Guatemala Says It Will Receive 3 US Deportation Flights

May 4, 2020
5:32 PM

A volunteer uses a no-touch forehead thermometer to check the temperature of a man at a temporary shelter for homeless and unemployed persons during the new coronavirus pandemic, before a stay-at-home curfew in Guatemala City, Tuesday, April 28, 2020. (AP Photo/Moisés Castillo)

GUATEMALA CITY (AP) — Guatemala said Monday it will receive three flights this week carrying a total of 175 deported migrants after the United States agreed to test all those being deported for coronavirus.

The flights scheduled for Monday, Wednesday and Friday mark a resumption of such deportations after Guatemala suspended them because many migrants were later found to be suffering from the new coronavirus.

Guatemala’s Foreign Relations Ministry said the returning migrants “will carry with them a medical certificate that states they have been tested for COVID-19, with negative results.”

The first planeload of 89 previously tested migrants from Texas arrived in Guatemala last week.

Alejandra Mena, the spokesperson for the country’s Migration Institute, said the migrants will be tested 72 hours before being deported and will be isolated before boarding flights. Unaccompanied minors detained at the U.S. border are also to be returned.

The returning migrants will also get health checks and may be monitored for up to 96 hours for symptoms.

The policy marks a major change in how the U.S. handles its deportation flights to Guatemala.

The Central American nation’s government suspended the flights after at least 44 deportees on an April 13 flight from Louisiana tested positive for the virus.

President Alejandro Giammattei recently referred to it as “that damned flight,” showing his frustration with a topic that has become sensitive domestically as the country’s teetering health system tries to confront the virus’ spread and there have been reports of harassment of deportees because other people feared they carried the virus.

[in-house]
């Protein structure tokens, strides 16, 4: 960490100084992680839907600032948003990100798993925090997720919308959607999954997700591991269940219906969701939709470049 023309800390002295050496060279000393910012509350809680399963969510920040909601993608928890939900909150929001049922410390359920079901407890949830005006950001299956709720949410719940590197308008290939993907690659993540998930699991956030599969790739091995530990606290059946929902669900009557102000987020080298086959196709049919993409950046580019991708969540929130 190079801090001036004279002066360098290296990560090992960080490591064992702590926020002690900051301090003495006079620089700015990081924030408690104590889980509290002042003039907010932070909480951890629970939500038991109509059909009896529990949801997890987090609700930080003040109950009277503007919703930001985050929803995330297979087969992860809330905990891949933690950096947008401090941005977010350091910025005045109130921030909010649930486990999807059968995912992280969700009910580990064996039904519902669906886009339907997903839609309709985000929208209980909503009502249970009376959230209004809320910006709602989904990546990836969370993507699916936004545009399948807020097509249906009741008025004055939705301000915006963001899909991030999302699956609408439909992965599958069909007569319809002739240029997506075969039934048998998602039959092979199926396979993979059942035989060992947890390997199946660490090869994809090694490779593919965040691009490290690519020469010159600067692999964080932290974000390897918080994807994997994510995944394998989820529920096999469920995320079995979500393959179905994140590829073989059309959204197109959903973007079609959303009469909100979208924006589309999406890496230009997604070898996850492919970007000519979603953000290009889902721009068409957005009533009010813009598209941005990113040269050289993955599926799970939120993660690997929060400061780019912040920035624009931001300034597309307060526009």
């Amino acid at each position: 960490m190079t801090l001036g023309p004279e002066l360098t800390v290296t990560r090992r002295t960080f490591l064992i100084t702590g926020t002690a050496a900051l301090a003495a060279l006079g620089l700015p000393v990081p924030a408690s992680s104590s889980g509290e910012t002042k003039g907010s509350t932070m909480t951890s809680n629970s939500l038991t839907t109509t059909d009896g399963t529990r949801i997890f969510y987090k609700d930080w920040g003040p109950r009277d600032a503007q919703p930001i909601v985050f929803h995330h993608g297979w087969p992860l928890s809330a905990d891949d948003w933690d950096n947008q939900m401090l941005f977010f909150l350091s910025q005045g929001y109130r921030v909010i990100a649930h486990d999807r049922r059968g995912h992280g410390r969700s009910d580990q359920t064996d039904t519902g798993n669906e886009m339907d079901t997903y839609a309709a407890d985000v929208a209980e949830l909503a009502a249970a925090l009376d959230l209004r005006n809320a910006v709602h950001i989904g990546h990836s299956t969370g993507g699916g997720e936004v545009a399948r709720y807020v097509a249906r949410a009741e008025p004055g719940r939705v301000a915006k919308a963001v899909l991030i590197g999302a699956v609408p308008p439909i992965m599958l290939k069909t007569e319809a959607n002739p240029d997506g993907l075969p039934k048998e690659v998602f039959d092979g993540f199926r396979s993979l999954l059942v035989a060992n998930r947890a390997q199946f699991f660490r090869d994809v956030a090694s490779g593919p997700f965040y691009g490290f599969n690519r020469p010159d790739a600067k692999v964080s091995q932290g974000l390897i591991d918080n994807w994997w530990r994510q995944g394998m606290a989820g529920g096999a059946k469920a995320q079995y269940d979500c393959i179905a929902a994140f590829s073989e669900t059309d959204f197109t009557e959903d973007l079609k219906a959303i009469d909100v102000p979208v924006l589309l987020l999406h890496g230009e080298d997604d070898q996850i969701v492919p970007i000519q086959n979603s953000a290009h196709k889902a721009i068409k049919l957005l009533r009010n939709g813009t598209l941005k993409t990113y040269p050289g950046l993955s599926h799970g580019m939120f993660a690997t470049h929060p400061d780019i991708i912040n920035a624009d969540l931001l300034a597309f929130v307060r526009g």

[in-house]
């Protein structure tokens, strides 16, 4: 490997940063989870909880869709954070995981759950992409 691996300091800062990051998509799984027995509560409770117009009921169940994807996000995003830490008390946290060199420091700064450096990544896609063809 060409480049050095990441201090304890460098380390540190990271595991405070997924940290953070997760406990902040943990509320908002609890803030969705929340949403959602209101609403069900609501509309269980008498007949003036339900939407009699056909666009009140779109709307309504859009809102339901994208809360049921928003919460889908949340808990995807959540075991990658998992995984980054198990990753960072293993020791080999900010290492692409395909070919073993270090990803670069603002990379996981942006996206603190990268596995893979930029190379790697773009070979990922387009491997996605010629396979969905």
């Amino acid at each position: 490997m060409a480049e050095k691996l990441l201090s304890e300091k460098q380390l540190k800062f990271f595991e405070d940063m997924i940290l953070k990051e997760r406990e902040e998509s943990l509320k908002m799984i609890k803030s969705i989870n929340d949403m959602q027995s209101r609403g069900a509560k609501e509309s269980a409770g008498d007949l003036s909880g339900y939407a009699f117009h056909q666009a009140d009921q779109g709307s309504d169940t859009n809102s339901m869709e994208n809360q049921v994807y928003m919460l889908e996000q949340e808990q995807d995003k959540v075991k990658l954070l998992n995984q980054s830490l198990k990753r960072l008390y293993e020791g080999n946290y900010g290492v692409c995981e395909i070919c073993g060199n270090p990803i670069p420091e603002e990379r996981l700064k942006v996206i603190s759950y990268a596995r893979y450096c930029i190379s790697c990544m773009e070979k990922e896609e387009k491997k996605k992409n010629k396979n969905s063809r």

Last week, Giammattei said in an interview that some countries were helping Guatemala with financial and medical resources to confront the virus while others “have sent us infected deportees, but not a dime.”

At least 100 Guatemalans deported from the U.S. between late March and mid-April have tested positive for the virus.

Since at least March, the government had been asking its U.S. counterparts to certify the health of deportees before putting them on flights. Until now, that had meant only checking their temperature or looking for other symptoms.

Last week, the U.S. Immigration and Customs Enforcement said it plans to test all migrants before they are deported from the U.S., as well as all those in its custody, but doesn’t yet have enough tests to do so. It’s receiving about 2,000 a month from the Department of Health and Human Services, it said.

The agency said it “will prioritize testing based on evolving operational considerations,” without providing details.

As of Thursday, ICE had confirmed 490 virus cases among detainees since the outbreak began and had conducted 1,030 tests. ICE has nearly 30,000 people in immigration custody across the U.S.